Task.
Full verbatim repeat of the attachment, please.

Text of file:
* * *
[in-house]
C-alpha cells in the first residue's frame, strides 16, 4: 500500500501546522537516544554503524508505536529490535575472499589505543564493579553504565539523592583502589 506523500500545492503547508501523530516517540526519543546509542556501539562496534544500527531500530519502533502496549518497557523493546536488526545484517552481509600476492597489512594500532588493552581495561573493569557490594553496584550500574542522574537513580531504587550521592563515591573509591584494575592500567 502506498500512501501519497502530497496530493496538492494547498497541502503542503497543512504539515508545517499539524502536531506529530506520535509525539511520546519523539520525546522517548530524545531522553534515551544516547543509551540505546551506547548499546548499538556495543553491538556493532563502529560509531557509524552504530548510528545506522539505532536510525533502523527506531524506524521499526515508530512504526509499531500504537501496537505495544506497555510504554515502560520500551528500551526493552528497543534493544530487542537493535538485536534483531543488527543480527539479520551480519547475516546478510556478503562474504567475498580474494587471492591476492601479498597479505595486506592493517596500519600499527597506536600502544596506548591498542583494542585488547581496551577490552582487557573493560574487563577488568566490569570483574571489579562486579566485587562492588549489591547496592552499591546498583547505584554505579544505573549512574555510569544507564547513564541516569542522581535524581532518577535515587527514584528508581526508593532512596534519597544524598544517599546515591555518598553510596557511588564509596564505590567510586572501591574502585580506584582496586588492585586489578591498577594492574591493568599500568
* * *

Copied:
[in-house]
C-alpha cells in the first residue's frame, strides 16, 4: 500500500501546522537516544554503524508505536529490535575472499589505543564493579553504565539523592583502589 506523500500545492503547508501523530516517540526519543546509542556501539562496534544500527531500530519502533502496549518497557523493546536488526545484517552481509600476492597489512594500532588493552581495561573493569557490594553496584550500574542522574537513580531504587550521592563515591573509591584494575592500567 502506498500512501501519497502530497496530493496538492494547498497541502503542503497543512504539515508545517499539524502536531506529530506520535509525539511520546519523539520525546522517548530524545531522553534515551544516547543509551540505546551506547548499546548499538556495543553491538556493532563502529560509531557509524552504530548510528545506522539505532536510525533502523527506531524506524521499526515508530512504526509499531500504537501496537505495544506497555510504554515502560520500551528500551526493552528497543534493544530487542537493535538485536534483531543488527543480527539479520551480519547475516546478510556478503562474504567475498580474494587471492591476492601479498597479505595486506592493517596500519600499527597506536600502544596506548591498542583494542585488547581496551577490552582487557573493560574487563577488568566490569570483574571489579562486579566485587562492588549489591547496592552499591546498583547505584554505579544505573549512574555510569544507564547513564541516569542522581535524581532518577535515587527514584528508581526508593532512596534519597544524598544517599546515591555518598553510596557511588564509596564505590567510586572501591574502585580506584582496586588492585586489578591498577594492574591493568599500568